Not a grizzly (or even just bears in general) expert, but I twitch a bit when any animal is described as "smart" and is compared to other animals, particularly humans. Many great animal researchers make the mistake of anthropomorphism. Intelligence is just one of an animal species tools of survival. The difference in human intelligence is that it is so far beyond that of even our closest cousins among the primates, it is difficult to describe them in the same terms. This is true for multiple reasons I won't go into here. Bears do have intelligence in the sense that they are very good at attaining food that they are familiar with. If they are not familiar with a food source, they will often ignore it. That is why I could sit in Enchanted Valley and eat a smelly bagel with salami and blue cheese about 100' from a huge black bear content with eating the grass. Both my lunch sandwich as well as my body were perfectly suitable food for the bear. And the bear could have easily run me down, but I wasn't a familiar food source. Not so smart bear in that respect. But once a bear becomes human food conditioned, i.e. familiar with humans and their food, they can become extremely persistent in obtaining that food. Bears are intelligent and fully equipped to survive in their natural habitat. But humans are much more intelligent and are equiped to design regulations and practices that assure the best chance that bears can be reintroduced to their former habitat and minimize negative encounters when we humans visit that habitat. Rumi

"This is my Indian summer ... I'm far more dangerous now, because I don't care at all."

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Pyrites
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PostWed Nov 23, 2022 12:12 am 
I think bears have encountered hominid since they learned to make spears out of fire hardened sticks, in organized groups. Put sharp, knapped, stones on those sticks and humans became downright dangerous. 10,000 generations of bears usually losing encounters. We didnít always wear Lycra.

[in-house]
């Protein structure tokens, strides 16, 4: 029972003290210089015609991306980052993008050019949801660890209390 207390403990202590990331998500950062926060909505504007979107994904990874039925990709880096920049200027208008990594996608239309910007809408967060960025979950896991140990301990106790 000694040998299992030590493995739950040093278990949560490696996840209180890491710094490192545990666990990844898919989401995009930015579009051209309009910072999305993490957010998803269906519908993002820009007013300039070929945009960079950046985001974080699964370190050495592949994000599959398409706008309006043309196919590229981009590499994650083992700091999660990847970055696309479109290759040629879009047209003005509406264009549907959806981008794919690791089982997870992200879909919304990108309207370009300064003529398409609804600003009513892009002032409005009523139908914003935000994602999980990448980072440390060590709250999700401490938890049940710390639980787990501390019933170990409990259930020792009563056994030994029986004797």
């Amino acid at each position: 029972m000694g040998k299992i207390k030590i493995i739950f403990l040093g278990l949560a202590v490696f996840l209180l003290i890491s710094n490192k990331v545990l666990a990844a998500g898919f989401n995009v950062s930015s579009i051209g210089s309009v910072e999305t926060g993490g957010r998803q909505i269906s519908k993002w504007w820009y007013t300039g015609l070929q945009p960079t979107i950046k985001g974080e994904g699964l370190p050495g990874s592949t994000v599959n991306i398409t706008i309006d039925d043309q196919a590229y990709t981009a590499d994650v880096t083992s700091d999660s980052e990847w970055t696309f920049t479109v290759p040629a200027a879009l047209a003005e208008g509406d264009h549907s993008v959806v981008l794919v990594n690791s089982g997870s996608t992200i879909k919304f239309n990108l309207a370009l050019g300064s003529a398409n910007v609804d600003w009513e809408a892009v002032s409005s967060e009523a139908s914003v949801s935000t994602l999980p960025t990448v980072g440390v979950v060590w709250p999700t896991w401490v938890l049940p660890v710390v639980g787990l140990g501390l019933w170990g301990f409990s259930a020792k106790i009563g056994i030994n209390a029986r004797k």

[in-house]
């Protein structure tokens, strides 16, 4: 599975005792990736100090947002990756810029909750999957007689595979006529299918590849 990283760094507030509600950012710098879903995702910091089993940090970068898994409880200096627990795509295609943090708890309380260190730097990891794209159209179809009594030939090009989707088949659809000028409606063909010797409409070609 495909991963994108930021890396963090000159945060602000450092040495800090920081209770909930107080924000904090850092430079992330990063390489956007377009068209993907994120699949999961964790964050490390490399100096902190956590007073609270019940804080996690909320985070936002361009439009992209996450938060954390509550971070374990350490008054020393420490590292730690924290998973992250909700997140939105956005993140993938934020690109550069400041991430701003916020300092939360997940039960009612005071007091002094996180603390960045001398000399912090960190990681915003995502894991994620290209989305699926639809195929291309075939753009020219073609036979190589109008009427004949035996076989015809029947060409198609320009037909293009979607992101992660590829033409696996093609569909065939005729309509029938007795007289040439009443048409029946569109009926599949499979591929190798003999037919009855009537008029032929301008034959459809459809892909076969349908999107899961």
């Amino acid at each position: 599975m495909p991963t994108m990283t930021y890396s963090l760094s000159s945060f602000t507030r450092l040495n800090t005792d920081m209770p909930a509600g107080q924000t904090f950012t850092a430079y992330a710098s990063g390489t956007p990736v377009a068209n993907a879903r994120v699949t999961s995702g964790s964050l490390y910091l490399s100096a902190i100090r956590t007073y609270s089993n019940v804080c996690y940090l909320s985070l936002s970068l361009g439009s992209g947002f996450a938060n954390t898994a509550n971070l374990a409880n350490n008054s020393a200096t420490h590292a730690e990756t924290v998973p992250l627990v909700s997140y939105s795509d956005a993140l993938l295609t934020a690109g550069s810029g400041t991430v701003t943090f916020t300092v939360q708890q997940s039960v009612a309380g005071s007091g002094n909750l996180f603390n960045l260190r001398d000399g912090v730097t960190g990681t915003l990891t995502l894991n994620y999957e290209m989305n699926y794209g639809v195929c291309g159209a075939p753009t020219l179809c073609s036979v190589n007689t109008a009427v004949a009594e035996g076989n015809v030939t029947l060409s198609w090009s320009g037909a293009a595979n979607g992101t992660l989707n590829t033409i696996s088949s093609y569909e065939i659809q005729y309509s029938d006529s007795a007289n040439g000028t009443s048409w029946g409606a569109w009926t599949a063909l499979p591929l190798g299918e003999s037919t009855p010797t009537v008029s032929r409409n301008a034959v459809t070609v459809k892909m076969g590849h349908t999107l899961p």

Keep Calm and Carry On? Heck No. Stay Excited and Get Outside!
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gb
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gb
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PostWed Nov 23, 2022 6:23 am 
Anne Elk wrote:
Worthington wrote:
If the North Cascades on the USA side of the border would be productive and healthy Grizzly habitat, why hasn't the extant population of Grizzlies on the BC side spread south into this range in the past 40 years? What's the theoretical barrier?
The experts north of the border identify six different "populations" in BC, which are isolated by various barriers, and the (Canadian) North Cascades group, according to this website, may have as few as 6 bears. The website from which the map below was taken includes detailed maps and narrative for each group. The situation up north is pretty precarious for bears too, except in the northernmost group.
Quote:
The North Cascades includes the communities of Hope, Boston Bar, Lytton, Princeton and Keremeos. Although relatively sparsely populated, the BC Cascades contain a significant development footprint and dense roads network. It is also bisected north to south by the Coquihalla Highway and east to west by Highway 3 which can be formidable obstacles to grizzly bear movement and cause accidental death. BC government plans to augment the dwindling and isolated population with grizzly bears transplanted from a healthy population further north in BC were shelved in 2006. It is likely that it will take a combination of grizzly bear transplants into the Cascades, motorized access management, and the protection of connecting habitats across the Fraser River and adjoining transportation corridors to recover this population. Other threats to the North Cascades grizzly bears include: - A high degree of motorized access into grizzly bear habitat; - Cumulative effects of wind energy development, power lines, mining, forestry and rural residential developments particularly around Tulameen; - Getting shot when in conflict with livestock.